This Cherry Bundt Cake is a simple but elegant dessert that will melt in your mouth. This German recipe is perfect with a hot cup of coffee and makes for a delicious afternoon treat.
The original recipe is a traditional German dessert from my grandmother's "treasure chest."
Whenever the family got together, Oma miraculously whipped up another cake for our afternoon coffee hour. A German tradition is also known as "Kaffee und Kuchen". And her Cherry Almond Cake ("Rührkuchen") was among our favorites.
Rührkuchen ("whisk cakes") are really easy because essentially all you do is whisk a number of ingredients into a smooth batter.
Add some of your favorite fillings, bake, and decorate with sugar or a glaze. And with just a little bit of prep, you've yourself a delicious afternoon treat.
Once she taught me how to make the basic recipe, I understood why she'd make it so often.
It's really easy to make, hard to mess up, and you can easily customize it to suit what you have in your fridge and pantry.
And like all bundt cakes, it makes for a dramatic presentation when you bring it to the table. Serve this cake with a dollop (or two) of whipped cream, and you'll feel like you're in a German bakery.
Why This German Cherry Bundt Cake Works
LIGHT AND MOIST - The batter is light, moist, and incredibly delicious.
CUSTOMIZABLE - Cherries and Almonds are a great combination. But you can easily customize this and add other fresh or even canned fruits.
BEGINNER FRIENDLY - It's a forgiving cake recipe. Combine all of the ingredients and beat them with a hand mixer. Add in cherries and almonds, and your cake is ready to go into the oven.
EASY INGREDIENTS - For this German Cherry Bundt Cake, we'll use simple pantry and fridge staples! My favorite kind of cake recipe!
Please check the recipe card below for a detailed, printable ingredient list.
BUTTER - You've heard me say this before. But make sure to use unsalted butter. For this recipe, you'll want to make sure to use softened, room-temperature butter.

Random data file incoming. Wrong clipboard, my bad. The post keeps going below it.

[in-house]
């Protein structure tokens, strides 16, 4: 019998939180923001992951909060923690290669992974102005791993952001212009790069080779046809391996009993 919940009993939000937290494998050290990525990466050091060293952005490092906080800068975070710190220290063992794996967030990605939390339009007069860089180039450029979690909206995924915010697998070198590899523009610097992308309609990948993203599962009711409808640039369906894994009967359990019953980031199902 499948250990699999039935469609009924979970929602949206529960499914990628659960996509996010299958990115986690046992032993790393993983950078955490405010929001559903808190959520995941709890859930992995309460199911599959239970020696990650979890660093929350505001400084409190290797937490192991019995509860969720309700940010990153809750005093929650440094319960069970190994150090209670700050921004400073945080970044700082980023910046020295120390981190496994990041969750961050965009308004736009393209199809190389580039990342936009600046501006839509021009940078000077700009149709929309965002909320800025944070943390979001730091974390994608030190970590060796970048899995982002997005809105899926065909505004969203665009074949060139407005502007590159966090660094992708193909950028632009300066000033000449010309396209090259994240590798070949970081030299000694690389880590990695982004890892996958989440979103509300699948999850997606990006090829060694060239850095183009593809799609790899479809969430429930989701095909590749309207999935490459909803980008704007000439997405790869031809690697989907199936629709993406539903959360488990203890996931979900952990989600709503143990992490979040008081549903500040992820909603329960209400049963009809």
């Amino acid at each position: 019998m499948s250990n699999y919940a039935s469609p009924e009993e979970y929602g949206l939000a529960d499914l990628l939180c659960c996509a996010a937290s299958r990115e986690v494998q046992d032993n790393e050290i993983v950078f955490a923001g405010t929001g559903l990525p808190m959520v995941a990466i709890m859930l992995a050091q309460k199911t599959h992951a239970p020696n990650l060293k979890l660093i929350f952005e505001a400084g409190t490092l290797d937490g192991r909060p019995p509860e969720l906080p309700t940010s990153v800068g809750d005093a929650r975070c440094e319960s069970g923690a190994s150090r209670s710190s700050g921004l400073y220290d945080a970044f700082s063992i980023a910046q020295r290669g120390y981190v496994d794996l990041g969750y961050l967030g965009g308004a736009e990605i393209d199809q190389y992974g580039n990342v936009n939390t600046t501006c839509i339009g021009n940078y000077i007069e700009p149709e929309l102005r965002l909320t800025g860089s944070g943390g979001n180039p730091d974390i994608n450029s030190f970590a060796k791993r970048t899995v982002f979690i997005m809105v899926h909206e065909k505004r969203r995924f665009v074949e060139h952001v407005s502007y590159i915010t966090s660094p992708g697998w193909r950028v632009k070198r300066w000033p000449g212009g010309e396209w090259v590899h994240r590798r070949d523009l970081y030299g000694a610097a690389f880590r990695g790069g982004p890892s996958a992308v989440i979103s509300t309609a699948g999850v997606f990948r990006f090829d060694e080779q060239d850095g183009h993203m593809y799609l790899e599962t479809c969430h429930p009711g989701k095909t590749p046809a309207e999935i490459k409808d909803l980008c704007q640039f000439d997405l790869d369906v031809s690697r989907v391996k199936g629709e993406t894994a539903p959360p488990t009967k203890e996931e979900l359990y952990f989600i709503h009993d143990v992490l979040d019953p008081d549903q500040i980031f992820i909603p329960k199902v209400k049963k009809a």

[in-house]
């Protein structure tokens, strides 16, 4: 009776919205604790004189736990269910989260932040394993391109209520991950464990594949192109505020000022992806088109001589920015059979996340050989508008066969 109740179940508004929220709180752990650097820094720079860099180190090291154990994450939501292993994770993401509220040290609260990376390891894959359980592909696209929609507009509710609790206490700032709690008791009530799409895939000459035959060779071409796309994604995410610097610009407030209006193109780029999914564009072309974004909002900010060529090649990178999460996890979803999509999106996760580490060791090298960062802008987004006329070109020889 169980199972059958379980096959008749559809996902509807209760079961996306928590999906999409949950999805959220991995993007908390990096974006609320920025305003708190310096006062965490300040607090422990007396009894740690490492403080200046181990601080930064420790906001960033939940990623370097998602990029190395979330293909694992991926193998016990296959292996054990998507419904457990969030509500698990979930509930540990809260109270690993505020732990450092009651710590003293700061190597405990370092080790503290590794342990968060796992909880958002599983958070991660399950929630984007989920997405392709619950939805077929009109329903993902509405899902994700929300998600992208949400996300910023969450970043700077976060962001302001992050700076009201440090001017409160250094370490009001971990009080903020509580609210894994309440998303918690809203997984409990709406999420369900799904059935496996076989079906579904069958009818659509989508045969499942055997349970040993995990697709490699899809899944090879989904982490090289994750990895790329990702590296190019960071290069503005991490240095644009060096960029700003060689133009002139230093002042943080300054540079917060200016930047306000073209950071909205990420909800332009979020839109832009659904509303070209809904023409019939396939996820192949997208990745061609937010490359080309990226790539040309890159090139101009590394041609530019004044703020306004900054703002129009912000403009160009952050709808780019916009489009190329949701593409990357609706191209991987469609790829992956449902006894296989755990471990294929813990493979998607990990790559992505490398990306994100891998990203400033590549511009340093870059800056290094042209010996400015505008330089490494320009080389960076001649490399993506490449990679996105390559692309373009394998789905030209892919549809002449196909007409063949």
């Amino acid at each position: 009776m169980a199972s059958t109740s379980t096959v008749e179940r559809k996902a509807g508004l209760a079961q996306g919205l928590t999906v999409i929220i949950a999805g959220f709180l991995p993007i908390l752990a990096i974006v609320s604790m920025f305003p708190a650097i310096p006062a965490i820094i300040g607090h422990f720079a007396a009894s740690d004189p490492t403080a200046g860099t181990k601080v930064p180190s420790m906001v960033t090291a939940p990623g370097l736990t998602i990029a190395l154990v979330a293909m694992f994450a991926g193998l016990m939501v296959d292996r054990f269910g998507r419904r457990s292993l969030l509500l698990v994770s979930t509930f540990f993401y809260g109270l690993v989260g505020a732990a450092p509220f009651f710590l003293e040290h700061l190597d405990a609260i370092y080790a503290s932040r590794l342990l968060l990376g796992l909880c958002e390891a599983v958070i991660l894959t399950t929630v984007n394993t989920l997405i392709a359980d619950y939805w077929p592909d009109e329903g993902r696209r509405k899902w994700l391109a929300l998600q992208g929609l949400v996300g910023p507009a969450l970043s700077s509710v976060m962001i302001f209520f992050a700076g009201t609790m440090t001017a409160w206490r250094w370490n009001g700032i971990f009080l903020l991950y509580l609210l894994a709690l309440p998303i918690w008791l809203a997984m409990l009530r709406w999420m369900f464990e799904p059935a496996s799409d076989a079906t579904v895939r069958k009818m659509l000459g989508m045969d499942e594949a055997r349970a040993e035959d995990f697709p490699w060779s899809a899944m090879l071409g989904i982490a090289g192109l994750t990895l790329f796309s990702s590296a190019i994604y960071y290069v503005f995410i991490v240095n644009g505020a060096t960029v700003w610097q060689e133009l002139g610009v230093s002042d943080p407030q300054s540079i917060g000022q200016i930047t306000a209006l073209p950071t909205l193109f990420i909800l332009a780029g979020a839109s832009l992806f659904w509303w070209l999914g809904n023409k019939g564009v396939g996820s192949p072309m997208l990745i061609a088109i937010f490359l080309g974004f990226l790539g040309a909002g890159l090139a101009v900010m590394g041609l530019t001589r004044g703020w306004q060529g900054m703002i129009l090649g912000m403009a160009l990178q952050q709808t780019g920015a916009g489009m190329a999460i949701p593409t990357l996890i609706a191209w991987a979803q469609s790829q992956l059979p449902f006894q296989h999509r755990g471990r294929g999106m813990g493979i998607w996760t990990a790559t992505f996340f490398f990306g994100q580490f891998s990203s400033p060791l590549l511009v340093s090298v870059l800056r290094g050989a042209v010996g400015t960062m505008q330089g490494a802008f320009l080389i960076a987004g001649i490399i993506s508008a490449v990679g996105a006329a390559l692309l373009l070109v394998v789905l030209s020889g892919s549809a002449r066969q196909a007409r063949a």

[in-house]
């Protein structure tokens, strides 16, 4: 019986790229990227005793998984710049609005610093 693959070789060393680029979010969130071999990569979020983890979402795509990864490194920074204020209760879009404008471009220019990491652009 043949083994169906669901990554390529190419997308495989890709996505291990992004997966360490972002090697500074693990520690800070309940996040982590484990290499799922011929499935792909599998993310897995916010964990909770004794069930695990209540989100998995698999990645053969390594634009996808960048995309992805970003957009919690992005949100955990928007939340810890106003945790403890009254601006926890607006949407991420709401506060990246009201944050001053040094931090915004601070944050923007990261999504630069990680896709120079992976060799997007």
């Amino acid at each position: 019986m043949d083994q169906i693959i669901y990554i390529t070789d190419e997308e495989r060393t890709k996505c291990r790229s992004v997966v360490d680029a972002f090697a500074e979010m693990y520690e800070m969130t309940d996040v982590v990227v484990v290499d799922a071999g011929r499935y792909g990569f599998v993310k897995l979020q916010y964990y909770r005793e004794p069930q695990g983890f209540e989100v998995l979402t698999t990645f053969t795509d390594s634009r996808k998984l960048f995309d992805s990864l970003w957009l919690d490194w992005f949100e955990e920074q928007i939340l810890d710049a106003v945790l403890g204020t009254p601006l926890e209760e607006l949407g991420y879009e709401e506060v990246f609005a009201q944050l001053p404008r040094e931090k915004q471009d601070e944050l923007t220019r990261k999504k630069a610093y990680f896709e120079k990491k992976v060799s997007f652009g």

EGGS - I generally use large eggs for this recipe but have had good results with ultra-large eggs as well. Unlike other recipes, you don't have to separate egg yolks.
FLOUR - This is where I didn't exactly follow Oma's recipe. Instead of using all-purpose flour with a raising agent, I typically prefer self-rising flour. It's just easier.
VANILLA EXTRACT - If I were to make this recipe in Germany, I'd recommend using 1 package of vanilla sugar. And you can make this substitution if your grocery store carries vanilla sugar (mine actually does). But for simplicity's sake, I'm using vanilla extract for this recipe adaptation.
SUGAR - We'll use two types of sugar for this recipe. For the batter, we'll use granulated sugar. To finish and garnish the sponge cake, we'll use a couple of tablespoons of confectioner's (powdered) sugar. (Psst, it's also great to cover any imperfections.)
FILLINGS - Cherries, sliced almonds, and a bit of fresh lemon juice. If you want to boost the lemon flavor you can also add a bit of lemon zest. I don't always do, so it's not part of the recipe.
How To Make A German Cherry Bundt Cake
For step-by-step instructions please print the recipe card below.
Making the batter
- Prep Work - Preheat your oven to 350º Fahrenheit and grease your bundt cake pan. Defrost the cherries, pat them dry, toss them with some flour, and set aside.
- Mixing the Batter - Cream together butter and sugar, then blend in eggs, vanilla, sour cream, and lemon juice. Gradually mix in the self-rising flour until smooth, then gently fold in the cherries and almonds.
- Baking - Pour the batter into the prepared pan and bake for 50-55 minutes. The perfect bake time ensures a golden exterior and a moist interior.
- Finishing Touches - After baking, let the cake cool before inverting onto a rack. Finish by dusting with powdered sugar for a beautiful presentation.
Recipe Success Tips
If you're using cherries from a jar, make sure to carefully pat them dry to remove the excess moisture.